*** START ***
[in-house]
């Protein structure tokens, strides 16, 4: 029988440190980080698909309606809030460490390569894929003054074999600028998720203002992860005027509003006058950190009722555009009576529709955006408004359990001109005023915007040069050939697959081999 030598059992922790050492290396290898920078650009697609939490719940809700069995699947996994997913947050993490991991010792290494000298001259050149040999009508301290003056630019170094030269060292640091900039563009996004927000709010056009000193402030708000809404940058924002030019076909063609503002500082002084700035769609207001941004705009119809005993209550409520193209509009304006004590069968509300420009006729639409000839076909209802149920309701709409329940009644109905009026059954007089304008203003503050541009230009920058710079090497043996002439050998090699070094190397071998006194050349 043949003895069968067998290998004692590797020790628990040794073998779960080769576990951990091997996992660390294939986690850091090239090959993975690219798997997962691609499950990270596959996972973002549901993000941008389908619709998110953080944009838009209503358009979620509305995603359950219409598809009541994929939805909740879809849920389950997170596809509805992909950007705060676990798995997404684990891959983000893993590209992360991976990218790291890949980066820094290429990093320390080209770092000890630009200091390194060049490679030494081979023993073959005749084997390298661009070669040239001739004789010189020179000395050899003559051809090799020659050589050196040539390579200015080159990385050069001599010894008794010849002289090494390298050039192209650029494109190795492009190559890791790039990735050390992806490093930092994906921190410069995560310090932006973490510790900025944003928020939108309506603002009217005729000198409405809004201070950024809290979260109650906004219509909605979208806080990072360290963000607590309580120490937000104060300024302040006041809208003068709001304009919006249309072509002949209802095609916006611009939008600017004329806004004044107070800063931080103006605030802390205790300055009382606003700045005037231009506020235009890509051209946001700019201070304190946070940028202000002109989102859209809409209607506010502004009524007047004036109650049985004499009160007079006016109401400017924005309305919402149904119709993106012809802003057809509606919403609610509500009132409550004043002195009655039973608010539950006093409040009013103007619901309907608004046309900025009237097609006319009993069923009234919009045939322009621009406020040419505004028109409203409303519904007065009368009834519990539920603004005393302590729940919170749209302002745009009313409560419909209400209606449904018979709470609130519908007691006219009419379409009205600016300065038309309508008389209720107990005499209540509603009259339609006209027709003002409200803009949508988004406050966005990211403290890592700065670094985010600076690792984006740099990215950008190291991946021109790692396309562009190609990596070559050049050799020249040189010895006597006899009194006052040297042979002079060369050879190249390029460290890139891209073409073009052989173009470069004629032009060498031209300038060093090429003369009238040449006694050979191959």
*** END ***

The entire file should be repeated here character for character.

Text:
[in-house]
């Protein structure tokens, strides 16, 4: 029988440190980080698909309606809030460490390569894929003054074999600028998720203002992860005027509003006058950190009722555009009576529709955006408004359990001109005023915007040069050939697959081999 030598059992922790050492290396290898920078650009697609939490719940809700069995699947996994997913947050993490991991010792290494000298001259050149040999009508301290003056630019170094030269060292640091900039563009996004927000709010056009000193402030708000809404940058924002030019076909063609503002500082002084700035769609207001941004705009119809005993209550409520193209509009304006004590069968509300420009006729639409000839076909209802149920309701709409329940009644109905009026059954007089304008203003503050541009230009920058710079090497043996002439050998090699070094190397071998006194050349 043949003895069968067998290998004692590797020790628990040794073998779960080769576990951990091997996992660390294939986690850091090239090959993975690219798997997962691609499950990270596959996972973002549901993000941008389908619709998110953080944009838009209503358009979620509305995603359950219409598809009541994929939805909740879809849920389950997170596809509805992909950007705060676990798995997404684990891959983000893993590209992360991976990218790291890949980066820094290429990093320390080209770092000890630009200091390194060049490679030494081979023993073959005749084997390298661009070669040239001739004789010189020179000395050899003559051809090799020659050589050196040539390579200015080159990385050069001599010894008794010849002289090494390298050039192209650029494109190795492009190559890791790039990735050390992806490093930092994906921190410069995560310090932006973490510790900025944003928020939108309506603002009217005729000198409405809004201070950024809290979260109650906004219509909605979208806080990072360290963000607590309580120490937000104060300024302040006041809208003068709001304009919006249309072509002949209802095609916006611009939008600017004329806004004044107070800063931080103006605030802390205790300055009382606003700045005037231009506020235009890509051209946001700019201070304190946070940028202000002109989102859209809409209607506010502004009524007047004036109650049985004499009160007079006016109401400017924005309305919402149904119709993106012809802003057809509606919403609610509500009132409550004043002195009655039973608010539950006093409040009013103007619901309907608004046309900025009237097609006319009993069923009234919009045939322009621009406020040419505004028109409203409303519904007065009368009834519990539920603004005393302590729940919170749209302002745009009313409560419909209400209606449904018979709470609130519908007691006219009419379409009205600016300065038309309508008389209720107990005499209540509603009259339609006209027709003002409200803009949508988004406050966005990211403290890592700065670094985010600076690792984006740099990215950008190291991946021109790692396309562009190609990596070559050049050799020249040189010895006597006899009194006052040297042979002079060369050879190249390029460290890139891209073409073009052989173009470069004629032009060498031209300038060093090429003369009238040449006694050979191959």